Night shift work has long been associated with a string of health problems such as sleep disorders and an increased risk of obesity, diabetes, and heart disease. In a new study, Harvard School of Public Health researchers quantified just how much rotating shift work contributes to the risk of diabetes -- which occurs in 1 in 12 American adults -- and it’s pretty significant.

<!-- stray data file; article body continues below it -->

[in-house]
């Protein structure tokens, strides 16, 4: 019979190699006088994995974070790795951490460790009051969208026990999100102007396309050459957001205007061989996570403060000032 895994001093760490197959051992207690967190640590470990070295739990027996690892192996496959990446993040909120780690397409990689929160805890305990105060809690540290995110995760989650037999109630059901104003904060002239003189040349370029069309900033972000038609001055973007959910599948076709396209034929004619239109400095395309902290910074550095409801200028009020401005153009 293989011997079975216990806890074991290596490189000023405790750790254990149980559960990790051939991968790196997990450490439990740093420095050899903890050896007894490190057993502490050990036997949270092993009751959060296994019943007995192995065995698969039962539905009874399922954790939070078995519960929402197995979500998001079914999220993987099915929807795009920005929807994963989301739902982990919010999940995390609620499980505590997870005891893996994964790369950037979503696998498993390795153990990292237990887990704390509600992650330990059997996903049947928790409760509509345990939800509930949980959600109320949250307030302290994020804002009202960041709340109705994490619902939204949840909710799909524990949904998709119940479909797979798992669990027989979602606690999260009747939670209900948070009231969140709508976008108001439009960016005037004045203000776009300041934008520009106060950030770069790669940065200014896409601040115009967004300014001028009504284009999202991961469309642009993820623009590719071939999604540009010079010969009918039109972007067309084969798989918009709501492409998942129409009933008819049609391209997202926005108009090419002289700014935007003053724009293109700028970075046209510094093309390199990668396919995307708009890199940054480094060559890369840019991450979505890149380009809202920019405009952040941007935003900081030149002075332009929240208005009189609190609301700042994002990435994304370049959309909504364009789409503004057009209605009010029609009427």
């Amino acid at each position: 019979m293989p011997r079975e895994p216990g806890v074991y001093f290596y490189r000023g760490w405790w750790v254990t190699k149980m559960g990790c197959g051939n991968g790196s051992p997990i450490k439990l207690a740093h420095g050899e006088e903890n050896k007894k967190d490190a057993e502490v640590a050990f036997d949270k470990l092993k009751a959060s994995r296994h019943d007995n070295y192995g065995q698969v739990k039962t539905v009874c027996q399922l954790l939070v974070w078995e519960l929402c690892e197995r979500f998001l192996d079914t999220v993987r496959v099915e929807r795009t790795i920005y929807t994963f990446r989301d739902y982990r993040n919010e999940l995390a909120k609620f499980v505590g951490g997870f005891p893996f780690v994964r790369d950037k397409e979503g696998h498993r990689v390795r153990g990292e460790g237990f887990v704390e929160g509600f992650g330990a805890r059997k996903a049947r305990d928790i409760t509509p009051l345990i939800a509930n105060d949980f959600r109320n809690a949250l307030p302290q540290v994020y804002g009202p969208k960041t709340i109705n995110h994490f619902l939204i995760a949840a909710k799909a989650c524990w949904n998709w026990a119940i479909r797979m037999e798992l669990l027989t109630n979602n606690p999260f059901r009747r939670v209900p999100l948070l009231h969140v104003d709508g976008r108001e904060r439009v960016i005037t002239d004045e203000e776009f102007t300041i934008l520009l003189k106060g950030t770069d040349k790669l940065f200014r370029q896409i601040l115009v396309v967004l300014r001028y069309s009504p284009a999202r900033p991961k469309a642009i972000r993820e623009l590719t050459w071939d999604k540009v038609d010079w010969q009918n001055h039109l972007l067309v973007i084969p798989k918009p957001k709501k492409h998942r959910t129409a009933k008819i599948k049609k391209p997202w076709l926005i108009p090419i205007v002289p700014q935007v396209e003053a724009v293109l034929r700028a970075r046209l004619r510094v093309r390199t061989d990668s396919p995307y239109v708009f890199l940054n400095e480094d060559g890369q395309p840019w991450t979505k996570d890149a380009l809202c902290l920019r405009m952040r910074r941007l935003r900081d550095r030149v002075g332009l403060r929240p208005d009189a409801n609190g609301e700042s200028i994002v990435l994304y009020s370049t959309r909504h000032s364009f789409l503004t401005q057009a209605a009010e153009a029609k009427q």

The study, involving more than 175,000 nurses, found that those who worked night shifts three or more times a month were more likely to develop type 2 diabetes over 20 years compared with people who didn’t work night shifts. Those who worked night shifts for one to two years had nearly no increased risk, while those who did them for three to nine years had a 20 percent greater risk of diabetes, with risks continuing to rise with more years of night shift work. Those who worked nights for more than 20 years had a nearly 60 percent greater risk of diabetes, according to the research published in the journal PLoS Medicine.